Proton beam therapy has been used to treat breast cancer patients, in a first global NHS trial to determine its promise as an alternative to radiotherapy.
Standard radiotherapy is highly effective and provides few side effects for most of the 30,000 breast cancer patients who receive the treatment each year, according to Professor Charlotte Coles, a consultant in oncology at Addenbrooke’s Hospital.
But for a small minority of about 500 patients each year, radiation therapy can pose at least a 2 percent or more potential lifetime risk of heart problems, occurring in less than 1 percent of recipients.
This group will be offered to take part in Parable, the new NHS trial led by Professor Coles, involving 192 patients at 22 UK sites, to establish whether proton beam therapy might be a “better option”.
Proton beam therapy uses charged particles instead of X-rays to target tumors more precisely, and researchers hope it will allow doctors to deliver the required dose of radiation therapy where it’s needed while minimizing radiation that is delivered to the heart and without increasing the risk of early side effects such as reddening of the skin and changes in the appearance of the breasts.
It is currently only available to NHS cancer patients at two centers in London and Manchester and is significantly more expensive than standard radiotherapy. Mainly used to treat children with brain tumors, there have so far been no large trials for breast cancer patients.
Trial enrollees will receive standard radiation therapy or proton beam therapy, and will record their experiences using questionnaires so researchers can assess side effects, including skin reactions, breast pain, and swelling.
The trial will measure the dose of radiation delivered to the heart as an early predictor of potential heart problems, to avoid the need for long follow-ups over many years before results are available.
“Using this early predictor will allow us to discover the potential benefits of using proton beam therapy for long-term heart health in years rather than decades,” said Professor Judith Bliss, from the Institute for Cancer Research. .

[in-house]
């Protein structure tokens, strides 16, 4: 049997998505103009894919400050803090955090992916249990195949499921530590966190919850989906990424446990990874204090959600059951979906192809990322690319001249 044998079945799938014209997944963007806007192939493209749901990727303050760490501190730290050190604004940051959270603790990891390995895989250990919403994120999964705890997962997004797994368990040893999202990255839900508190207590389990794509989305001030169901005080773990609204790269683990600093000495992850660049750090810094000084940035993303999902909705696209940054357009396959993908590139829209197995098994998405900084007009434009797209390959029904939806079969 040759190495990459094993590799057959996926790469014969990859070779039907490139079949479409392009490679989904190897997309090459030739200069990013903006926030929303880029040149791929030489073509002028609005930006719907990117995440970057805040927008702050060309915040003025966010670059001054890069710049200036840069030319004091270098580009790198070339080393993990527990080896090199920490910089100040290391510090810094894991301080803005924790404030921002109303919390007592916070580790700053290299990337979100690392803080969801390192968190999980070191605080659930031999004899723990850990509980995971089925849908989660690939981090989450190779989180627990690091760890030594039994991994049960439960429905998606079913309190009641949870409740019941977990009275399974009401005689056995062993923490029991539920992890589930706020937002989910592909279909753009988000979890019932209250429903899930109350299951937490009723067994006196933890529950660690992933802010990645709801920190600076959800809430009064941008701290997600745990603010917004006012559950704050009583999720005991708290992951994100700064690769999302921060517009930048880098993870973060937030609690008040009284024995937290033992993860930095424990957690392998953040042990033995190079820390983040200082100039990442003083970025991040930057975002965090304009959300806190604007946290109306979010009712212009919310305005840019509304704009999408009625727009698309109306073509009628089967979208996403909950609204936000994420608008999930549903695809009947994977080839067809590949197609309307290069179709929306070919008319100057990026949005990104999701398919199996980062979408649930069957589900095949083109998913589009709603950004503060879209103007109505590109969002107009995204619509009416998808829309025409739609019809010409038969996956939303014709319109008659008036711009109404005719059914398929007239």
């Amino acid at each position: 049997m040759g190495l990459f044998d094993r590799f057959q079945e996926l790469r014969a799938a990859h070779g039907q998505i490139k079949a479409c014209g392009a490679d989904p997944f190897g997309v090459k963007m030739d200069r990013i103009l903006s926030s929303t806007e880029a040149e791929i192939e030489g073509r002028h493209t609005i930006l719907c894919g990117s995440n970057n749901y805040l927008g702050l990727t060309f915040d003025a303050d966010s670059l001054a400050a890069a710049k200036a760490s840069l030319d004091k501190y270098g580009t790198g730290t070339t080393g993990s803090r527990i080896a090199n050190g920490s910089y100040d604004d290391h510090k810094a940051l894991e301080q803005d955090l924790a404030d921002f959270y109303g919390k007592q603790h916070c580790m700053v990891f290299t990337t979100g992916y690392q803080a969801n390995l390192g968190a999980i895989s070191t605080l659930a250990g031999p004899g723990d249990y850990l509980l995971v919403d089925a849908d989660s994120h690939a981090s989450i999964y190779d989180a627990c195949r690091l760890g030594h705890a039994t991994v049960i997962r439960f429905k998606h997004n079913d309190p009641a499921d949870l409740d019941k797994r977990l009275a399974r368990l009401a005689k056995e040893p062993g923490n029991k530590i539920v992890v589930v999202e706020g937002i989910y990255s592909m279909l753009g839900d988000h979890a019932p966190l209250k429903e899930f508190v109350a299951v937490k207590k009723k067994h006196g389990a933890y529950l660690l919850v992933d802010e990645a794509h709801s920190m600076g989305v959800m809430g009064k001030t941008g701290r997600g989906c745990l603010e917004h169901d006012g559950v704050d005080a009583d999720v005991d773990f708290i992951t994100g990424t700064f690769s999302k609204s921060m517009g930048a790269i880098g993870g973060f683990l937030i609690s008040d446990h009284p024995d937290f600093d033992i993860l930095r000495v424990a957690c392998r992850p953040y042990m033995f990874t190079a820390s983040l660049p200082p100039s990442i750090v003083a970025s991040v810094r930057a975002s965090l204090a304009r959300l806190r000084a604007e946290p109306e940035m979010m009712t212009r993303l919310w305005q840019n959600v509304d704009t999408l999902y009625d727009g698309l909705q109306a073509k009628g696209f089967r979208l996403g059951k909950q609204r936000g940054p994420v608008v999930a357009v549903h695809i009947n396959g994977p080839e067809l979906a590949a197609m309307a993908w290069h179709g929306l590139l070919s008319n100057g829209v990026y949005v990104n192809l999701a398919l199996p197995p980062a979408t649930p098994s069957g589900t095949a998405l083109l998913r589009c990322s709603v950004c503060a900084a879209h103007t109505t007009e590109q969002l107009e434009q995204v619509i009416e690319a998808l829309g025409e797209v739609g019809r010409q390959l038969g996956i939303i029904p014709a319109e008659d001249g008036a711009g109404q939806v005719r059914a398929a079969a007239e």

One of the first recruits is Kim Jones, a 44-year-old from Ely in Cambridgeshire, who was diagnosed with cancer last February after noticing thickened skin and painful throbbing across her chest.
Having received chemotherapy, a mastectomy and lymph node removal at Addenbrooke’s, Ms Jones was accepted into the Parable trial and started proton beam therapy at The Christie NHS Foundation Trust in Manchester on 24 October.
“When I was told that I had been accepted into the trial, I felt very lucky to have the opportunity to receive this treatment,” Kim said. “Clinical trials are incredibly important as they are the best way to test which treatments work best.”
The risk of radiation therapy causing heart problems in later life is very small and is usually because patients’ breast tissue and lymph nodes are located close to the heart, or because they already have an increased underlying risk of developing heart problems.
However, the average radiation therapy dose the heart is likely to receive can be estimated and, along with age and other medical history, this information is used to predict the small potential lifetime risk of heart problems.
Although proton beam therapy has been used to treat breast cancer in other countries, the number of participants in these trials has been small, and no trials directly comparing proton beam therapy with standard radiotherapy have been reported. .
Professor Coles said: “Although only a very small group of people are affected by an increased risk of heart problems later in life, it can still be a serious problem.
“Most patients treated with radiation therapy have decades of healthy lives ahead of them, and we must do everything possible to avoid potential future treatment-related heart problems.”